* * * the jury was certainly not required to accept (the owner's) major theme, oft repeated, that he was "relying" on the Cementer. * * * (Id. at 432.)

This case demonstrates further that the trial judge selected the proper standard of care to apply to the contractor's conduct.

The plaintiff's principal quarrel with the report of the trial judge is that the question of the applicability of the res ipsa loquitur doctrine was not expressly rejected, or indeed even mentioned, in the findings and conclusions. The plaintiff infers from this omission that the trial judge did not consider the question, and argues that this court should consider it, apply it, and reverse the decision below. The way we read the trial judge's findings and conclusions, the doctrine is clearly not applicable under the facts of this case, and the trial judge was correct in refusing to apply it.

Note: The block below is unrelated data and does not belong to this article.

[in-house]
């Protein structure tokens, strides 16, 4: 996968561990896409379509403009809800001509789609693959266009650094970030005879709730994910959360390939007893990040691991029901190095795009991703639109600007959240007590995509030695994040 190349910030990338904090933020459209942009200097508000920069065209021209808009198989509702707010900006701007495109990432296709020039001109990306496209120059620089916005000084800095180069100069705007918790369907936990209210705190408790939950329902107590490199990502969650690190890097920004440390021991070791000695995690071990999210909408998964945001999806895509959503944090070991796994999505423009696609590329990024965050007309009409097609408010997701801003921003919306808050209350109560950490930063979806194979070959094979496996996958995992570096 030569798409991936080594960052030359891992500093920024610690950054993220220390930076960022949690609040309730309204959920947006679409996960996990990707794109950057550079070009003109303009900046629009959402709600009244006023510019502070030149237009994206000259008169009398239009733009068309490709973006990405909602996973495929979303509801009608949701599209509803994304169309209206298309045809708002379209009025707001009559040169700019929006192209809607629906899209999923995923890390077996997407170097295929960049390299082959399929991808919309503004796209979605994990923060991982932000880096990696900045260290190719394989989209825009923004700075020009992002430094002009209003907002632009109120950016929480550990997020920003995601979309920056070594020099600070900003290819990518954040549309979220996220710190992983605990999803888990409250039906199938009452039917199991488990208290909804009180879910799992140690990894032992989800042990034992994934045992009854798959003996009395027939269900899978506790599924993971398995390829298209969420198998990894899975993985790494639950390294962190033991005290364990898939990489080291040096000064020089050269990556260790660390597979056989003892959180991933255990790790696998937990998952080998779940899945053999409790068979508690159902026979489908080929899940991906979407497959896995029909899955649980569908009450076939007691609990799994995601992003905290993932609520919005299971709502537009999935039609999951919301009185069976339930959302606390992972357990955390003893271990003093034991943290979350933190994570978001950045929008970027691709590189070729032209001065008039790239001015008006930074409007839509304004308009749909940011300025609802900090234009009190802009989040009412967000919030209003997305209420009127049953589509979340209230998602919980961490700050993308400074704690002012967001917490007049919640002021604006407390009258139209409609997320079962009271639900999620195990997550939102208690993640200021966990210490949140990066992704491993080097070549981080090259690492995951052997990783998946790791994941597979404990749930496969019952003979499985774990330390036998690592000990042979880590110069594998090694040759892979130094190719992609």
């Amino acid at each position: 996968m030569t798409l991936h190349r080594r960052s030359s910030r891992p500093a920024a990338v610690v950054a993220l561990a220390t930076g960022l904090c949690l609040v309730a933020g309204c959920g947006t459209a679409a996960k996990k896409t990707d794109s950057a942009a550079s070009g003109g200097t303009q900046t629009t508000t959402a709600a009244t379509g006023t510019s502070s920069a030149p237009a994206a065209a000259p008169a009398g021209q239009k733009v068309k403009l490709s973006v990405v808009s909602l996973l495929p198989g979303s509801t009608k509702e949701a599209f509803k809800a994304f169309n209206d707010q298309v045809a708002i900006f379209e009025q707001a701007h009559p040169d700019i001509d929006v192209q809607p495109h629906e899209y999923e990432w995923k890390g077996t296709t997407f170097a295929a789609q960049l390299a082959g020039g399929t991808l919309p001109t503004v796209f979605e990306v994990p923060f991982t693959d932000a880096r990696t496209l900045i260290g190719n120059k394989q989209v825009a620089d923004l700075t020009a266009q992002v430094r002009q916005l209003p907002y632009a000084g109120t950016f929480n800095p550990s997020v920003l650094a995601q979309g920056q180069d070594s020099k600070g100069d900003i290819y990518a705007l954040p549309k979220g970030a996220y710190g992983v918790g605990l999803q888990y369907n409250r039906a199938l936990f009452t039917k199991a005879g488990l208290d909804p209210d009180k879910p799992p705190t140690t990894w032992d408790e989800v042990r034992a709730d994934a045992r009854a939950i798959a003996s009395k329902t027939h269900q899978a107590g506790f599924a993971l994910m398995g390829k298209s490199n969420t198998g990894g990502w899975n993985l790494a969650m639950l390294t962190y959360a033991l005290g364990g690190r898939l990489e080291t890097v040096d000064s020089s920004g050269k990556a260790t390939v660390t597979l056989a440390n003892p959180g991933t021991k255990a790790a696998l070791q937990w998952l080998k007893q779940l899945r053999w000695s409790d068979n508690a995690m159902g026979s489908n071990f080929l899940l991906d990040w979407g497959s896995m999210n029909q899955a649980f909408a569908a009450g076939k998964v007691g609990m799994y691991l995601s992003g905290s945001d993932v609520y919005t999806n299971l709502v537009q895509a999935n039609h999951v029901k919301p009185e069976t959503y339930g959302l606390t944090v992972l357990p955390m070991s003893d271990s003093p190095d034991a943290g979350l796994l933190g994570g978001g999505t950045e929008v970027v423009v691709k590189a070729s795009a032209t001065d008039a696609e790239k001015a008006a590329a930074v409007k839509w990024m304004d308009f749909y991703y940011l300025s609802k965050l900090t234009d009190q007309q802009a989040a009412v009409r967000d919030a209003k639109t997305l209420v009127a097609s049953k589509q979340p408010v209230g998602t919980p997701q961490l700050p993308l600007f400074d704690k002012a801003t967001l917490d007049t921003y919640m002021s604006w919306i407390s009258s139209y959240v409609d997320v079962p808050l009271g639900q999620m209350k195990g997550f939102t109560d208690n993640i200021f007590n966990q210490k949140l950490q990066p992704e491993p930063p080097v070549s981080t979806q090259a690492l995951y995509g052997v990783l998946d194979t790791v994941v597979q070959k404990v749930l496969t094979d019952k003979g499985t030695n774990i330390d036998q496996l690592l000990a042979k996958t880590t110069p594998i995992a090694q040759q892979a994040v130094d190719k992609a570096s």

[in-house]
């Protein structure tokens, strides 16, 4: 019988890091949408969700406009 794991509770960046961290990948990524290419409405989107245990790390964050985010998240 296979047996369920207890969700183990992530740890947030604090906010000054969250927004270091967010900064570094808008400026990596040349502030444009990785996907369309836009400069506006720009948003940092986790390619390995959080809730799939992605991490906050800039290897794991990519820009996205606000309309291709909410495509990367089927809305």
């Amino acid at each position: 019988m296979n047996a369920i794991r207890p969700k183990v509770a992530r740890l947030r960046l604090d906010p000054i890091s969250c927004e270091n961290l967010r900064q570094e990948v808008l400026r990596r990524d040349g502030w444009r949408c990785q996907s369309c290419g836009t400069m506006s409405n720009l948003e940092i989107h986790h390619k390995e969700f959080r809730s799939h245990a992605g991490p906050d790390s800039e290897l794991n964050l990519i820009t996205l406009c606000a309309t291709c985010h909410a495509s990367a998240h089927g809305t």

Under Louisiana law, res ipsa loquitur is a rule of evidence which assists the plaintiff in carrying his burden of proof by supplying him with an inference of negligence in certain carefully defined circumstances. Boudreaux v. American Insurance Co., 262 La. 721, 264 So. 2d 621 (1972).

" * * * This inference is not drawn merely because the accident occurred or the thing speaks for itself, but because all of the circumstances surrounding the accident are of such a character that the only fair and reasonable conclusion is that the accident was due to some omission of the defendant's duty * * *." (Id. 264 So. 2d at 627, quoting Fruge v. Trahan, La.App., 194 So. 2d 478, 482 (1967).)

The Boudreaux case makes it clear that the doctrine cannot be applied unless it is more probable than not that the defendant's negligence caused the damage.

The plaintiff stated in the briefs and at oral argument that he had no objections to the trial judge's findings of fact. The judge found as a fact that it was impossible to determine the cause of the accident, but that it was most likely that the accident had been caused by the negligence of the plaintiff himself. Specifically, the judge wrote: